Your glasses scare people,” said my mother, matter-of-factly.
The comment stung, but I knew she was correct. We were discussing why, at 16 years-old, I could not get very many babysitting jobs in my suburban neighborhood. My sister had just left for college and I had hoped that her jobs would come to me, but they hadn’t.
My glasses were ridiculous looking. I was severely vision-impaired. My glasses were not only very thick, but they had a concave inset that made my eyes appear tiny in the center, then huge around the edges. Not only that, but I had behind-the-ear hearing aids that I didn’t bother to hide under my hair. When I wore my hair down, all I heard was my hair going “swish-swish” in my ears. Add this to my somewhat weird mannerisms of holding everything close to my face and looking down a lot when I walked…I knew I basically looked like a dork.
“Do they scare you?” I asked her. This was the far more important question to me. I knew strangers did not understand why I wore funny glasses. But my mom knew me and knew what I could do. Did she believe in me?
“Of course not,” she said. “But you look so much prettier when you wear your contacts!”
The contacts vs. ugly glasses battle had gone on between my mother and I for years. I had contact lenses, but I also had to wear two pairs of glasses interchangeably with them in order for them to significantly improve my vision as much as my ugly glasses did. These glasses, one for near vision and one for far vision, were within the realm of normal-looking glasses. When I wore my contacts with these two pairs of glasses, I did look significantly more normal and less scary.
But to me, they were an unworkable, impractical solution. Although my ophthalmologist insisted that they would help me see better, it was a nightmare to pull off. Due to several eye surgeries, my eyes did not lubricate appropriately and wearing contacts constantly hurt my eyes. I would have red rings around my pupils when I wore them. My teacher of the vision impaired (TVI) would try to work with me to flip between them in class. One pair goes on to see the board, the other pair for my math book. Back and forth, back and forth. It was dizzying.
My mother would hide my ugly glasses to get me to wear contacts. Without corrective lenses, I could only see light and dark and a small amount of color. Rather than put on the contacts, I developed a habit of skipping school. It was a source of contention throughout my high school years. When I moved away, I never wore contact lenses again. Even today, just the mention of contact lenses (even writing this now) makes my eyes blink and wince in the memory of the pain.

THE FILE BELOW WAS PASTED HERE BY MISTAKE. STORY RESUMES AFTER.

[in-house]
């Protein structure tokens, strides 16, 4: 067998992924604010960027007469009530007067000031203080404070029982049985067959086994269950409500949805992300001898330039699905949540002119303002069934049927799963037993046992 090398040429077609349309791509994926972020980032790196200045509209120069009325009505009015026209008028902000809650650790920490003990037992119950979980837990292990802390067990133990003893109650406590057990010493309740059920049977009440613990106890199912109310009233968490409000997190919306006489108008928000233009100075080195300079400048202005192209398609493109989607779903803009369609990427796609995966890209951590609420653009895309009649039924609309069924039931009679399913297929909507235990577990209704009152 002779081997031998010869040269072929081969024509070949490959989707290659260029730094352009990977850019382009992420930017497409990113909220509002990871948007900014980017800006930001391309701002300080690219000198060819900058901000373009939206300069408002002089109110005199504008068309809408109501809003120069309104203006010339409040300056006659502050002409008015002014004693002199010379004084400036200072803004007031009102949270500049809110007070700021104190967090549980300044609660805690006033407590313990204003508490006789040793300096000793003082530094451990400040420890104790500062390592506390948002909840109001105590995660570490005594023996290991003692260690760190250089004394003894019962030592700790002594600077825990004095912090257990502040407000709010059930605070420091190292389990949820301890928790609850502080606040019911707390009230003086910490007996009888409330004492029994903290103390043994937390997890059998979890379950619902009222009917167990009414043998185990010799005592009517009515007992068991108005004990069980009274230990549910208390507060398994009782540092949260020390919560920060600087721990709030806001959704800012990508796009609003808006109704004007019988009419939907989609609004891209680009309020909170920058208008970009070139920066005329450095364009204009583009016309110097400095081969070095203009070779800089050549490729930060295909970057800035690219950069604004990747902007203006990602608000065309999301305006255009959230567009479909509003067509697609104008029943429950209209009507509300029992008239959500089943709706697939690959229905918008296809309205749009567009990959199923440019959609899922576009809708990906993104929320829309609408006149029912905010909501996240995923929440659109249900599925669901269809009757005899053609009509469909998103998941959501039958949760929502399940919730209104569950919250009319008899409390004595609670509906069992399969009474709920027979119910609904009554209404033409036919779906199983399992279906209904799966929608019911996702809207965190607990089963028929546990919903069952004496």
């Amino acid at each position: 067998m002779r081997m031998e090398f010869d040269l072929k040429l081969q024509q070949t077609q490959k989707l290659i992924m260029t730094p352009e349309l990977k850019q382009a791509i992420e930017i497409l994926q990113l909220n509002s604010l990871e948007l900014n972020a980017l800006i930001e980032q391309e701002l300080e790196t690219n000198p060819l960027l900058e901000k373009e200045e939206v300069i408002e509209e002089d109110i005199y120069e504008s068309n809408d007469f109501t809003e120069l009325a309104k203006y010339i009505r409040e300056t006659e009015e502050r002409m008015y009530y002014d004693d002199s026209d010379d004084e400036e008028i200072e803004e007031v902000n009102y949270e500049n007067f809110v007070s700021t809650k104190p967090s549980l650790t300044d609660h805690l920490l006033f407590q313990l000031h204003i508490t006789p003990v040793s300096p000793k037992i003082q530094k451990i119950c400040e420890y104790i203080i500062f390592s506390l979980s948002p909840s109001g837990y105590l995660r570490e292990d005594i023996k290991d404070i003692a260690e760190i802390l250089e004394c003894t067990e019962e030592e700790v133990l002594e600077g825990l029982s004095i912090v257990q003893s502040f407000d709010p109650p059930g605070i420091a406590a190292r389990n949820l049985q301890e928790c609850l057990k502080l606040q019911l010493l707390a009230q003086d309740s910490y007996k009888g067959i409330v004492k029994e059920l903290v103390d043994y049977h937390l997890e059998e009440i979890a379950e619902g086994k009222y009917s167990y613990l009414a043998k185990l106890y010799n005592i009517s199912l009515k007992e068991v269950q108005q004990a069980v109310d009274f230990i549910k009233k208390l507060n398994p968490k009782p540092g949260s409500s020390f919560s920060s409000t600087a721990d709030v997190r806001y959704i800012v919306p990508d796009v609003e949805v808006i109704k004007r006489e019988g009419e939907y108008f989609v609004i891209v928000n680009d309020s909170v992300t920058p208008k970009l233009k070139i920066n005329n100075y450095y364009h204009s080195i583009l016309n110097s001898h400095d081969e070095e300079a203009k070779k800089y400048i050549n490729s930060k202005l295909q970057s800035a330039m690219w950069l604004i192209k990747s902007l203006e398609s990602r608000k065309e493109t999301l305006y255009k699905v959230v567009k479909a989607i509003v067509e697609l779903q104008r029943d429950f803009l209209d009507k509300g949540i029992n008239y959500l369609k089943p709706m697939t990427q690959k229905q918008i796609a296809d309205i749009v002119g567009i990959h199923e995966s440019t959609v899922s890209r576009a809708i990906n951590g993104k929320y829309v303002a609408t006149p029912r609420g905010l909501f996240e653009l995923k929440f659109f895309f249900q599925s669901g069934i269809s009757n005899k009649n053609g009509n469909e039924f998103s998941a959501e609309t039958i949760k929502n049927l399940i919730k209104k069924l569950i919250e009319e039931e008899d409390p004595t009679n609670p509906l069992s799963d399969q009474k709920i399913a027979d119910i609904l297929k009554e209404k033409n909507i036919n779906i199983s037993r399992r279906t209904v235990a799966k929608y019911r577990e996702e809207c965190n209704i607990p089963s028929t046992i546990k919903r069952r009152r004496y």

Growing up as the only disabled person in a non-disabled family is confusing. My mother was awesome. She was hard working, immaculately put-together, and smart. She had worked her way up from poverty and went from being a mailroom clerk to a Vice President of a mutual fund company. When we had school conferences, my mother came in her business suit and her briefcase, high heels clicking down the hall with confidence. She had a friendly manner but was all business. There was no other mother like her. She had a killer work ethic and rarely missed a day of work or an obligation. She was stable and responsible. She seemed to never make a mistake.
My dad also came from humble beginnings. He was a railroad carman. Although he did not advance in his career in the same way my mother did, he diligently went to the rail yard for 40 years without complaint. He was also very stable. Even my older sister was near perfect. She studied hard and got good grades. She was never in trouble. In my family, the expectations were always clear. Work hard, follow the rules, do what you are told, be presentable, don’t cause trouble.
When you are disabled, those rules don’t always work. You can work twice as hard as others, but if you can’t see the board or hear your teacher explain algebra, it won’t produce results. If being presentable and conforming to the norm means that you will be in constant eye pain that makes you unable to concentrate, it won’t work either. Following the rules gets challenging when the rules assume vision and hearing. To advocate for yourself to get what you need as a disabled person is often viewed as causing trouble in the eyes of the rule makers. In my family, to be disabled felt a lot like being the family f*%&-up.